Offering support

BRATTLEBORO — It can be hard to know how to help a friend, family member, or colleague in an abusive relationship.

“Domestic violence is a very complex issue,” wrote Women's Freedom Center advocates in an email. “Although it is hard for friends, colleagues, and family members that don't want to see their loved one in a situation like this, it is essential to try and understand that it is not an easy fix and that often times there is much more to the situation then he or she may know.”

The Center offered some suggestions to help people looking to support a woman in an abusive situation.

“The woman [experiencing domestic violence] has been living and surviving the abuse for quite some time and knows the batterer's behavior better than anyone else,” the advocates added.

Respect the woman's timing: It is important she decide when and how she seeks help. Calling the police, for example, without her okay could become an intervention that potentially escalates the situation, making it more dangerous for her.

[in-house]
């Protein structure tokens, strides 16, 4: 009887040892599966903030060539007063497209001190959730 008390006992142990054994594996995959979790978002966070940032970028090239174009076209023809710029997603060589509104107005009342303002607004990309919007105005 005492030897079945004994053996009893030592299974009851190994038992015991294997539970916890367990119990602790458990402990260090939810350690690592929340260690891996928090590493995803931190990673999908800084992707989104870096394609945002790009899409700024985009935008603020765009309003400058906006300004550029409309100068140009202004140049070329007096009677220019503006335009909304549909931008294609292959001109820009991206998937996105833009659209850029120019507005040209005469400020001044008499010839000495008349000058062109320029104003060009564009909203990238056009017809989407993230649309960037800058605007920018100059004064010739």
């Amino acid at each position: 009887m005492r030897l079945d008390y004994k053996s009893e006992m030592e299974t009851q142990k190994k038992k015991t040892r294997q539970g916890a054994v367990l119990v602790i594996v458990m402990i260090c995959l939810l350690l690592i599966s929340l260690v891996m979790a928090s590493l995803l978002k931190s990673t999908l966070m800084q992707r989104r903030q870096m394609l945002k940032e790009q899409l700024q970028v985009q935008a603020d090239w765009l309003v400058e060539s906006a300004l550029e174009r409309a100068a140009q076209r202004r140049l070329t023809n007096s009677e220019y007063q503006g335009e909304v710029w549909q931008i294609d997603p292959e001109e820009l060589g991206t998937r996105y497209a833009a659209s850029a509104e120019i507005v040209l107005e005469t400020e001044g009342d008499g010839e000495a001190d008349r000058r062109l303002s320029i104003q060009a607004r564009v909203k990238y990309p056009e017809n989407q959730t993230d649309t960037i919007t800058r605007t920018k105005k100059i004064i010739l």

Respect the woman's privacy: Let her know about local resources or give her the Freedom Center's hotline number, but do not pressure her into calling. She will call when she's ready.

Avoid victim blaming: Questions like “Why did you get yourself in this situation?” or “Why don't you just leave?” can feel like you're blaming her for the abuse. These types of questions put the responsibility for the batterer's abusive actions on her shoulders. A more helpful approach is to say to her, “You don't deserve to be treated like this and what can I do to support you?”

Take care of yourself: It can be stressful to be in a supportive role, especially seeing a loved one hurt. Take measures to have a healthy outlet for this stress.

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